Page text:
Four teams that finished their plateau period since 2002 qualify as "mired in mediocrity" teams based upon their win totals in the two years that followed. Those teams are 1998-2002 Miami, 1999-2003 New York Jets, 1999-2003 Green Bay, and 2000-2004 New Orleans. Personally, I think New Orleans is most likely to prove to be an exception, despite the fact that the last two years gives them 13 wins, technically placing them at the lower end of the "mired in mediocrity" group. It is rare that a team lands a pro bowl quarterback in his prime, while also finding the running back and receiver of the future in the same season. New Orleans more fits the profile of a "two steps back" team, but one who did not have to go through the growing pains of developing a franchise quarterback in year 2.

The Jets and Green Bay could go either way, though both still have the same quarterbacks in place, and I am doubtful that Favre will still be the QB when the Packers are ready to legitimately contend for the Super Bowl again. Miami is following the pattern of most previous mediocrity teams, unwilling to endure a longer term rebuilding project that could result in a better product in 3-4 years. Thus, entering year 5, the Dolphins have still not found the QB that will lead them to upper level playoff contention, choosing to go with Culpepper last year, and now an aging Trent Green this season.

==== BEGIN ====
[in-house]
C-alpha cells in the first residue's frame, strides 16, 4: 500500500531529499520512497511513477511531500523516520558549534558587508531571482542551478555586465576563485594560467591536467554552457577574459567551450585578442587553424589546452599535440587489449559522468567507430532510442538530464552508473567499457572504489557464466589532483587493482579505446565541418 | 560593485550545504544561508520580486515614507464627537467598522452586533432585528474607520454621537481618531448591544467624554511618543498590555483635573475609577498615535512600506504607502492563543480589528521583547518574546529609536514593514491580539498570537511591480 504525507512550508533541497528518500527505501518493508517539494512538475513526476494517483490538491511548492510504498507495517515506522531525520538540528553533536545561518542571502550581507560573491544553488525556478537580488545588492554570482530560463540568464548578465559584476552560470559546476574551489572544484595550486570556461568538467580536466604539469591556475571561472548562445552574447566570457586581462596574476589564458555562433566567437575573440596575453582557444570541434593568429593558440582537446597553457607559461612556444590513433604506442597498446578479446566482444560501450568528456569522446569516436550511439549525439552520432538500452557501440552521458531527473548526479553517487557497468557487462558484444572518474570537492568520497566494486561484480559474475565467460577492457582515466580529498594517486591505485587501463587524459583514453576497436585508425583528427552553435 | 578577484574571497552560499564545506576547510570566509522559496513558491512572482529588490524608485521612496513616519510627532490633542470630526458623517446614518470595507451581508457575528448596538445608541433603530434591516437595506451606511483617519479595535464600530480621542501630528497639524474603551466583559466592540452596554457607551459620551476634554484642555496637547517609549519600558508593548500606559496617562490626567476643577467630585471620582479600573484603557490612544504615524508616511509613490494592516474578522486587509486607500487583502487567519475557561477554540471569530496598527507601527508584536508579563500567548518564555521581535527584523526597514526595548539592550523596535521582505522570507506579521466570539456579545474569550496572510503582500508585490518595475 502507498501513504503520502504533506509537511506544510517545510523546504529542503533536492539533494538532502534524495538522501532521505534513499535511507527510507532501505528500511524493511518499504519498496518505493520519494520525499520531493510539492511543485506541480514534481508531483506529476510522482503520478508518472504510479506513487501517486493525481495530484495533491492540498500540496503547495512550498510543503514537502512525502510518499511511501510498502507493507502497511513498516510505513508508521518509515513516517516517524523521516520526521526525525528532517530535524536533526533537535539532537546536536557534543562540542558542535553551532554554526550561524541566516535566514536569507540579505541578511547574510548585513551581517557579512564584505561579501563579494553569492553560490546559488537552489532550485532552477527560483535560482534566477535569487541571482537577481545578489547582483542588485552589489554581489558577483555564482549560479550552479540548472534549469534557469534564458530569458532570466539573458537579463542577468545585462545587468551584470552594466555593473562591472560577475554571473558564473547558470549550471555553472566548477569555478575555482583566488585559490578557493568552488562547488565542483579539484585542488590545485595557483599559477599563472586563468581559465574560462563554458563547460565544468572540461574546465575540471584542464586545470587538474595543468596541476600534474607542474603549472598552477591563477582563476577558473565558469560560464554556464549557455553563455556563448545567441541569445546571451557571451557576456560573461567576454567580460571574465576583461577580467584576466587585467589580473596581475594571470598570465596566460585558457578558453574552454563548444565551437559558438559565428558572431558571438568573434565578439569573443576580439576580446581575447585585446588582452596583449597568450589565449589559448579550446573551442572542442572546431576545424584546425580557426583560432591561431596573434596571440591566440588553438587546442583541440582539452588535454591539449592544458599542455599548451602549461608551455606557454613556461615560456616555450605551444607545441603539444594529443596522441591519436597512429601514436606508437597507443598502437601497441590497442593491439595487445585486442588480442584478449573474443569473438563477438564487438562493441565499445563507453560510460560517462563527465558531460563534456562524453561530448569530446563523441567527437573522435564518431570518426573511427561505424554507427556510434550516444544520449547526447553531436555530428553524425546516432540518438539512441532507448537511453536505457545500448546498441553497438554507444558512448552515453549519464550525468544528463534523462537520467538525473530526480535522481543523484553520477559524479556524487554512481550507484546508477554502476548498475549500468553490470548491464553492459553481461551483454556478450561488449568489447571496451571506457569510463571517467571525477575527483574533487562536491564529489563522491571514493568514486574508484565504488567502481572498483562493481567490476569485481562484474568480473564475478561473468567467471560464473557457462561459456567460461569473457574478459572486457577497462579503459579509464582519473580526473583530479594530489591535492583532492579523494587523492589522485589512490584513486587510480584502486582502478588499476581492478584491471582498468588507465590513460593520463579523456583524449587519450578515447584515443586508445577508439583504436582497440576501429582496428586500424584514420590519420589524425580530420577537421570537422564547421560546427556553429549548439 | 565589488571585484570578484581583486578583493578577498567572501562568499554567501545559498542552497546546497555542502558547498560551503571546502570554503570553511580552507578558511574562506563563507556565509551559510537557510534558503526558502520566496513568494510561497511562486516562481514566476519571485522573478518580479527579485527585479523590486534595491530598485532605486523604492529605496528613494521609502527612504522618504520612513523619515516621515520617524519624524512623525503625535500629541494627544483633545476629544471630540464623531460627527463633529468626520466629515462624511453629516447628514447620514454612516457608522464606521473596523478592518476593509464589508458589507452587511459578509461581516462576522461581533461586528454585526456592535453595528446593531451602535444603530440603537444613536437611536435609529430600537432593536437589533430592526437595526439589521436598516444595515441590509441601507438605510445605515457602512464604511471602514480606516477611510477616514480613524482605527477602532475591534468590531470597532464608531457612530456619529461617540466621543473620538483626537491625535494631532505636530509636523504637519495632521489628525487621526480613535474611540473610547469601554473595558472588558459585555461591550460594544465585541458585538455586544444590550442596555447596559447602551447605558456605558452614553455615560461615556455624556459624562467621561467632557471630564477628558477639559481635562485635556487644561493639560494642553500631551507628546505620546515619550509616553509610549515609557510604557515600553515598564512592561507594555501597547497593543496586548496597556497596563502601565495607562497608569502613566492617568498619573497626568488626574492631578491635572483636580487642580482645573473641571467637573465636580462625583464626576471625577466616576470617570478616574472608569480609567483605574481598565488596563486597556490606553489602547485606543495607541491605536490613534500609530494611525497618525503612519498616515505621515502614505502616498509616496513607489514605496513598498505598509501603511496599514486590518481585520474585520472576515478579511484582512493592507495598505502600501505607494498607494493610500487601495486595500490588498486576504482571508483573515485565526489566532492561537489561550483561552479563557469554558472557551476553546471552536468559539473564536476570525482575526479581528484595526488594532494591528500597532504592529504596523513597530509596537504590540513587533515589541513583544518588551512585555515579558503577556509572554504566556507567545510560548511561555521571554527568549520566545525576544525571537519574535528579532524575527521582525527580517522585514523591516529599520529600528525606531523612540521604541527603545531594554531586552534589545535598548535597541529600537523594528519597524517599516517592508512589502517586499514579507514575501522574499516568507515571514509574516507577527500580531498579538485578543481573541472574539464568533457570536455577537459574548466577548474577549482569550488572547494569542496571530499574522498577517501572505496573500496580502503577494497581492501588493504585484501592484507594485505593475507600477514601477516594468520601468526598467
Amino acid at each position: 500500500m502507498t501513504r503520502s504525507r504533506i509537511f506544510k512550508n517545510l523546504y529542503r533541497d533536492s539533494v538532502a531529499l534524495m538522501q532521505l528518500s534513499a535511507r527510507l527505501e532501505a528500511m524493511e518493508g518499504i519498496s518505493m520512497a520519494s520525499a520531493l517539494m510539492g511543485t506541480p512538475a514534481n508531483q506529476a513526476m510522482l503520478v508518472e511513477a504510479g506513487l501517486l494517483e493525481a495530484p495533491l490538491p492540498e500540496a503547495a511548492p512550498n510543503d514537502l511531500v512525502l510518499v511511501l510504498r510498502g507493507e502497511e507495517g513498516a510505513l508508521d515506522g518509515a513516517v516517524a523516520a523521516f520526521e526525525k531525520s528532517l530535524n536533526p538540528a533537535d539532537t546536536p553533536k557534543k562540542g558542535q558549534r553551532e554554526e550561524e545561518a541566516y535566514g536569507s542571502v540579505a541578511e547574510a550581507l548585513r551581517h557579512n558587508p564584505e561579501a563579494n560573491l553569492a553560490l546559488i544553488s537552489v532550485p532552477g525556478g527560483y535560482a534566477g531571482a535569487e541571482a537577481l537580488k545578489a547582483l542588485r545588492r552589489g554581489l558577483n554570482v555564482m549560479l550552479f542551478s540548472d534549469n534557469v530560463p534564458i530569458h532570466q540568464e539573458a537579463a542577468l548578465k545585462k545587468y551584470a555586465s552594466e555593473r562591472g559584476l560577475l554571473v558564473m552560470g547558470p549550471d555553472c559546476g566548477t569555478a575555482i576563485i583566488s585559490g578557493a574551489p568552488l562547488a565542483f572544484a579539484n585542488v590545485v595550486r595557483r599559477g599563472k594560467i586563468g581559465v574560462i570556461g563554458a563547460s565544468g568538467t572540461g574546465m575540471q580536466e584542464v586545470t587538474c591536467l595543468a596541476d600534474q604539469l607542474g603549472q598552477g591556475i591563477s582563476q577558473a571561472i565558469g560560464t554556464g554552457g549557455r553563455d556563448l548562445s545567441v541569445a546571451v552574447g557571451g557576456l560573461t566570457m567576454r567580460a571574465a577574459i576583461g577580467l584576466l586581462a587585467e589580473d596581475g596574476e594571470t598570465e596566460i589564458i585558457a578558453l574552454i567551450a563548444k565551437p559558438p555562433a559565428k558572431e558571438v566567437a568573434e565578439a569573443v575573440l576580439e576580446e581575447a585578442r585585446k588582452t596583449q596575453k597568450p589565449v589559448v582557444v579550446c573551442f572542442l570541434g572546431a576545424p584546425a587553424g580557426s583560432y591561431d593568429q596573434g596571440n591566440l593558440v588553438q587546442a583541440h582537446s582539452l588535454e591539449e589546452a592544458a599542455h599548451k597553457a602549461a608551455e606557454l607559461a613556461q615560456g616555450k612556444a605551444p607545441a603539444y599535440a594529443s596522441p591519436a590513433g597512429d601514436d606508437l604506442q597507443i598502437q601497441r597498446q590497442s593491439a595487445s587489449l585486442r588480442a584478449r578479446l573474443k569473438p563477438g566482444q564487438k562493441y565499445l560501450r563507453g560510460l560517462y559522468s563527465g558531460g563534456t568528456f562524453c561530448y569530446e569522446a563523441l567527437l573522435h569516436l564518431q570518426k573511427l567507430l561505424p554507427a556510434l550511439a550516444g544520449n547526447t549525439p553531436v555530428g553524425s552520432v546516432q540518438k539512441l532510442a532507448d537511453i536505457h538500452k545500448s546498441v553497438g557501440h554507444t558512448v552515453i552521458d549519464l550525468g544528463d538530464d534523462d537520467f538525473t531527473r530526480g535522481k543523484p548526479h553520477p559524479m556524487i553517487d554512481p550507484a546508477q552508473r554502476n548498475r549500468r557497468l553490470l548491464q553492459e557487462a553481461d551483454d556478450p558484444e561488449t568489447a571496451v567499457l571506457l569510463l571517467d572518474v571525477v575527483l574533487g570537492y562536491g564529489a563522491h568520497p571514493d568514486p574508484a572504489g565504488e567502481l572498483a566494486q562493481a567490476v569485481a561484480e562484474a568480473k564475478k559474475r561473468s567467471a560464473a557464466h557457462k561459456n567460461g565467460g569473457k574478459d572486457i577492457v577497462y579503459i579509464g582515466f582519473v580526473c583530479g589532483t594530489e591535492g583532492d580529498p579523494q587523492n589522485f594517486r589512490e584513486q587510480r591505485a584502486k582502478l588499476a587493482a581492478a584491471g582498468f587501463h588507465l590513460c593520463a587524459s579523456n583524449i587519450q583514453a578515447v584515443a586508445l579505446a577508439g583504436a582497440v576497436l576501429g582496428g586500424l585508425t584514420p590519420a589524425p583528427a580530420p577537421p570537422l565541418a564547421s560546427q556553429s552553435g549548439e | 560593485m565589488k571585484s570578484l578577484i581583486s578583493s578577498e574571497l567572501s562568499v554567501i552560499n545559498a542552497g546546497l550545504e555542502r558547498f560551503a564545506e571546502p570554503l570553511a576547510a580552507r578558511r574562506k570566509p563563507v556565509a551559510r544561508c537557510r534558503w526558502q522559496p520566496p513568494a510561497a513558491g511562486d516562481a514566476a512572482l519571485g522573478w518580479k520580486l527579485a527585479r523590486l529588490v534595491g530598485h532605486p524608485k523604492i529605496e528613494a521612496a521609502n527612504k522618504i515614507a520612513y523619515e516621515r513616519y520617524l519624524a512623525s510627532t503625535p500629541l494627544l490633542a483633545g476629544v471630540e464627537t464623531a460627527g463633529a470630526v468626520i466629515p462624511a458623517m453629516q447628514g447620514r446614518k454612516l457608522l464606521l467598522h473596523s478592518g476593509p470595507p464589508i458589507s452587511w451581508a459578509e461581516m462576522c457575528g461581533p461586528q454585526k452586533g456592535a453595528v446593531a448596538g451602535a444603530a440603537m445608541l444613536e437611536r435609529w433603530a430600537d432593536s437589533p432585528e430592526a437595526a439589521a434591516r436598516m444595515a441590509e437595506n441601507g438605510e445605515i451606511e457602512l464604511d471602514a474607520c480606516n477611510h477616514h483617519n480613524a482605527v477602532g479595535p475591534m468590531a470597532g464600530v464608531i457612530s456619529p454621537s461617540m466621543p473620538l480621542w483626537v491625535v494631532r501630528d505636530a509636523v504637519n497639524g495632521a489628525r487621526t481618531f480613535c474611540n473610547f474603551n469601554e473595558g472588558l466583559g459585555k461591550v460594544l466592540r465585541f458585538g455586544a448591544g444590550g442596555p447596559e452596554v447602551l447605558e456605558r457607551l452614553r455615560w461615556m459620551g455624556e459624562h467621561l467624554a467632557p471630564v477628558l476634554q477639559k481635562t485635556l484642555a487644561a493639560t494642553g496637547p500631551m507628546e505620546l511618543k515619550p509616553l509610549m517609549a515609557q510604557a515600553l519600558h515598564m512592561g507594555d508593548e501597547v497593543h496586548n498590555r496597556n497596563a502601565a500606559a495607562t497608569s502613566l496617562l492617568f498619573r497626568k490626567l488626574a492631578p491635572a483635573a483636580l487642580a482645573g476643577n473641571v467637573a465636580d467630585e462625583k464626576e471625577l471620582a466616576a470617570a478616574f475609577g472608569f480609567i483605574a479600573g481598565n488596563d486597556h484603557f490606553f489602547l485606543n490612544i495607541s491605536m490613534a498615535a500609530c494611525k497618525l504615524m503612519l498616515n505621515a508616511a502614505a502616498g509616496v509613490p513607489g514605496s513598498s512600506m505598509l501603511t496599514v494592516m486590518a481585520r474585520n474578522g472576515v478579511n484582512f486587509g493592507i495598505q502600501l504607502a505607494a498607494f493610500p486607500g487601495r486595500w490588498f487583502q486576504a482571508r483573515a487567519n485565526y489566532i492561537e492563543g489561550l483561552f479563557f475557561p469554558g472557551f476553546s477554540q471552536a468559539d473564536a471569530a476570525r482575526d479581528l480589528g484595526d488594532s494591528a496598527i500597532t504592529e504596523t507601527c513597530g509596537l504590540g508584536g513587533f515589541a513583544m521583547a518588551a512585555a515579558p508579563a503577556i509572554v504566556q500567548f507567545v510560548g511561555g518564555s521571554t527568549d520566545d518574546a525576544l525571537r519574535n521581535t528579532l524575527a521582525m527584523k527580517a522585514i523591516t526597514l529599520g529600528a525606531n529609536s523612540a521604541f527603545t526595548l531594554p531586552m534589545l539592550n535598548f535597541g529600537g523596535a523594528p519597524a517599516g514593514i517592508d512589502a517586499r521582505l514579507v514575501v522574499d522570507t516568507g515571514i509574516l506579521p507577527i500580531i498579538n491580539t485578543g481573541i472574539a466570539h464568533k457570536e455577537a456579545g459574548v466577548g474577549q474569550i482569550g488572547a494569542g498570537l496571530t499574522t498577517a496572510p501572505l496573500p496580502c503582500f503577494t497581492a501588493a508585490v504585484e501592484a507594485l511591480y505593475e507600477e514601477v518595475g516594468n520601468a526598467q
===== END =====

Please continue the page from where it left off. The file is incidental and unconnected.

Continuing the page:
Turning back to Kansas City, GM Carl Peterson has, until now, been unwilling to embark on a rebuilding project. His last opportunity was following the 1998 season, when Kansas City rebuilt the Vermeil era Chiefs offense through veteran free agents (Holmes, Kennison) and trades (Trent Green, Willie Roaf). There are signs that the Chiefs may be altering their approach this time around, but the signs are mixed. If the Chiefs study their history, the decision should be easy. This Chiefs team has only one guaranteed starter on offense (Larry Johnson) and one guaranteed starter on defense (Derrick Johnson) who were first day selections in the draft between 2001-2005. Thus, it is hard to imagine an immediate "reload" with so little production coming from those drafts that should be forming the core of the roster at this point.